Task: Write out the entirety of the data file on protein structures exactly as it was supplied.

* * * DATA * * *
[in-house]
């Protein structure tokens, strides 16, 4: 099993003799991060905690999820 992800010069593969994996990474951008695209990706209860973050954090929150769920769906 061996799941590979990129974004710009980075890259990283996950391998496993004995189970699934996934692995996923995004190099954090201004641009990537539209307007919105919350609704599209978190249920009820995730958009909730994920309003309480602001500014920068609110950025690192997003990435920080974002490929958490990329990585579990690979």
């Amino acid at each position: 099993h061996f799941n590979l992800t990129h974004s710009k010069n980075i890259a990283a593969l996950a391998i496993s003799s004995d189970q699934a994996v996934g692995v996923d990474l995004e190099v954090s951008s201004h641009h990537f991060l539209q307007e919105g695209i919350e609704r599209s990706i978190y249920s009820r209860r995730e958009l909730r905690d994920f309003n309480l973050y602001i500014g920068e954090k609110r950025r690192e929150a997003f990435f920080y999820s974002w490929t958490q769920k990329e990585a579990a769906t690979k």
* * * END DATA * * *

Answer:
[in-house]
């Protein structure tokens, strides 16, 4: 099993003799991060905690999820 992800010069593969994996990474951008695209990706209860973050954090929150769920769906 061996799941590979990129974004710009980075890259990283996950391998496993004995189970699934996934692995996923995004190099954090201004641009990537539209307007919105919350609704599209978190249920009820995730958009909730994920309003309480602001500014920068609110950025690192997003990435920080974002490929958490990329990585579990690979």
């Amino acid at each position: 099993h061996f799941n590979l992800t990129h974004s710009k010069n980075i890259a990283a593969l996950a391998i496993s003799s004995d189970q699934a994996v996934g692995v996923d990474l995004e190099v954090s951008s201004h641009h990537f991060l539209q307007e919105g695209i919350e609704r599209s990706i978190y249920s009820r209860r995730e958009l909730r905690d994920f309003n309480l973050y602001i500014g920068e954090k609110r950025r690192e929150a997003f990435f920080y999820s974002w490929t958490q769920k990329e990585a579990a769906t690979k």